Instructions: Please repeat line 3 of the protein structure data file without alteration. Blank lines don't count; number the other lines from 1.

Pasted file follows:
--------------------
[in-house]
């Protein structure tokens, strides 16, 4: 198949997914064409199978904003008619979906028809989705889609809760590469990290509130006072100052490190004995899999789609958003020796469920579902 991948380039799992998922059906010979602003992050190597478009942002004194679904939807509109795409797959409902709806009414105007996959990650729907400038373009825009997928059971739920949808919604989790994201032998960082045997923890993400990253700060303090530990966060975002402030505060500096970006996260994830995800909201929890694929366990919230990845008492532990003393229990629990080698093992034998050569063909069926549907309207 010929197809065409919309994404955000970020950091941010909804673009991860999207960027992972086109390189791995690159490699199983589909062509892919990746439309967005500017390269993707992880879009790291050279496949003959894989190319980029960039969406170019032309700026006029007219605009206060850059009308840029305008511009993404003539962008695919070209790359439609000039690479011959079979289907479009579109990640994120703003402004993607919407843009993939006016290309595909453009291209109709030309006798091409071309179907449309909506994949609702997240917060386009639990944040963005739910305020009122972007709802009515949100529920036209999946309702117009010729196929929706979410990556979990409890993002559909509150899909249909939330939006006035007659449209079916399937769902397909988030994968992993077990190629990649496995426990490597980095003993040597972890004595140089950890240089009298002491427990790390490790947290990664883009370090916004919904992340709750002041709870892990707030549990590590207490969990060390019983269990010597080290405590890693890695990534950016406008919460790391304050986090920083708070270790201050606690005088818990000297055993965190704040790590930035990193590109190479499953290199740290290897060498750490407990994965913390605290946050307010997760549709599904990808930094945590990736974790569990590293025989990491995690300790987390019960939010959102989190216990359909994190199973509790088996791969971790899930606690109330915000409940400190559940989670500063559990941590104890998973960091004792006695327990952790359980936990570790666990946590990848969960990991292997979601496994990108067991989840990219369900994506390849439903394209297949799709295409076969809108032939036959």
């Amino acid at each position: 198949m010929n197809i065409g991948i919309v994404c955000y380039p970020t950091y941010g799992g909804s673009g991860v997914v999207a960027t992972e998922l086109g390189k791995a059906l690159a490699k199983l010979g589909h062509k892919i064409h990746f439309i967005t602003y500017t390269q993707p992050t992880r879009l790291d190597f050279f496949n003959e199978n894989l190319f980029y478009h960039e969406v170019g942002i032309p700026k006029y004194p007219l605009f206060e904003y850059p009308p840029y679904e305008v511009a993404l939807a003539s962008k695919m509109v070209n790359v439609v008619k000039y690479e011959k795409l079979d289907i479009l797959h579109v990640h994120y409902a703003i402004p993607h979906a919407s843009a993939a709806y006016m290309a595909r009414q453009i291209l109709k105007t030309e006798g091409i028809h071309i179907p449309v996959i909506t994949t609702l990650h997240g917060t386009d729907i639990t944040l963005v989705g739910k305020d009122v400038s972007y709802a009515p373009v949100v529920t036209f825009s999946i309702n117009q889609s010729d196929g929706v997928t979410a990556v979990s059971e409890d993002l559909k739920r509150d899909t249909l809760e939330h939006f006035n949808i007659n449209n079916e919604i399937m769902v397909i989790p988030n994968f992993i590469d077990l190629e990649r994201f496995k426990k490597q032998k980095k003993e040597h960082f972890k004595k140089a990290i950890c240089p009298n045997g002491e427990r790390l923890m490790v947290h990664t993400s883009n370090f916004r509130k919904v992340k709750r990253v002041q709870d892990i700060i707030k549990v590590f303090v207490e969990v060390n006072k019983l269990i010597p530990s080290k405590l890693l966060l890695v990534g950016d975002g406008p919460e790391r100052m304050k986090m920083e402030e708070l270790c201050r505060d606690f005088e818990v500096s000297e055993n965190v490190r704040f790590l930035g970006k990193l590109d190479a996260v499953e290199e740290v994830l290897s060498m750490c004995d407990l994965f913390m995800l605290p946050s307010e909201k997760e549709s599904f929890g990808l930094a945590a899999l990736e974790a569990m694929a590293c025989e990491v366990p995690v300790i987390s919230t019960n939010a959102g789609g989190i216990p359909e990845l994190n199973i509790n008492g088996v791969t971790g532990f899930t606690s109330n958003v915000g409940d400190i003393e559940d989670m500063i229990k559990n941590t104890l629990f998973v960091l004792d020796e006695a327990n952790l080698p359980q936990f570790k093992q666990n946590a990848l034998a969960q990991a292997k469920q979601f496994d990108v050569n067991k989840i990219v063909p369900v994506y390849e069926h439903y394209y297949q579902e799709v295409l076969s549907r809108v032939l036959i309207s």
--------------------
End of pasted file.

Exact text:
């Amino acid at each position: 198949m010929n197809i065409g991948i919309v994404c955000y380039p970020t950091y941010g799992g909804s673009g991860v997914v999207a960027t992972e998922l086109g390189k791995a059906l690159a490699k199983l010979g589909h062509k892919i064409h990746f439309i967005t602003y500017t390269q993707p992050t992880r879009l790291d190597f050279f496949n003959e199978n894989l190319f980029y478009h960039e969406v170019g942002i032309p700026k006029y004194p007219l605009f206060e904003y850059p009308p840029y679904e305008v511009a993404l939807a003539s962008k695919m509109v070209n790359v439609v008619k000039y690479e011959k795409l079979d289907i479009l797959h579109v990640h994120y409902a703003i402004p993607h979906a919407s843009a993939a709806y006016m290309a595909r009414q453009i291209l109709k105007t030309e006798g091409i028809h071309i179907p449309v996959i909506t994949t609702l990650h997240g917060t386009d729907i639990t944040l963005v989705g739910k305020d009122v400038s972007y709802a009515p373009v949100v529920t036209f825009s999946i309702n117009q889609s010729d196929g929706v997928t979410a990556v979990s059971e409890d993002l559909k739920r509150d899909t249909l809760e939330h939006f006035n949808i007659n449209n079916e919604i399937m769902v397909i989790p988030n994968f992993i590469d077990l190629e990649r994201f496995k426990k490597q032998k980095k003993e040597h960082f972890k004595k140089a990290i950890c240089p009298n045997g002491e427990r790390l923890m490790v947290h990664t993400s883009n370090f916004r509130k919904v992340k709750r990253v002041q709870d892990i700060i707030k549990v590590f303090v207490e969990v060390n006072k019983l269990i010597p530990s080290k405590l890693l966060l890695v990534g950016d975002g406008p919460e790391r100052m304050k986090m920083e402030e708070l270790c201050r505060d606690f005088e818990v500096s000297e055993n965190v490190r704040f790590l930035g970006k990193l590109d190479a996260v499953e290199e740290v994830l290897s060498m750490c004995d407990l994965f913390m995800l605290p946050s307010e909201k997760e549709s599904f929890g990808l930094a945590a899999l990736e974790a569990m694929a590293c025989e990491v366990p995690v300790i987390s919230t019960n939010a959102g789609g989190i216990p359909e990845l994190n199973i509790n008492g088996v791969t971790g532990f899930t606690s109330n958003v915000g409940d400190i003393e559940d989670m500063i229990k559990n941590t104890l629990f998973v960091l004792d020796e006695a327990n952790l080698p359980q936990f570790k093992q666990n946590a990848l034998a969960q990991a292997k469920q979601f496994d990108v050569n067991k989840i990219v063909p369900v994506y390849e069926h439903y394209y297949q579902e799709v295409l076969s549907r809108v032939l036959i309207s």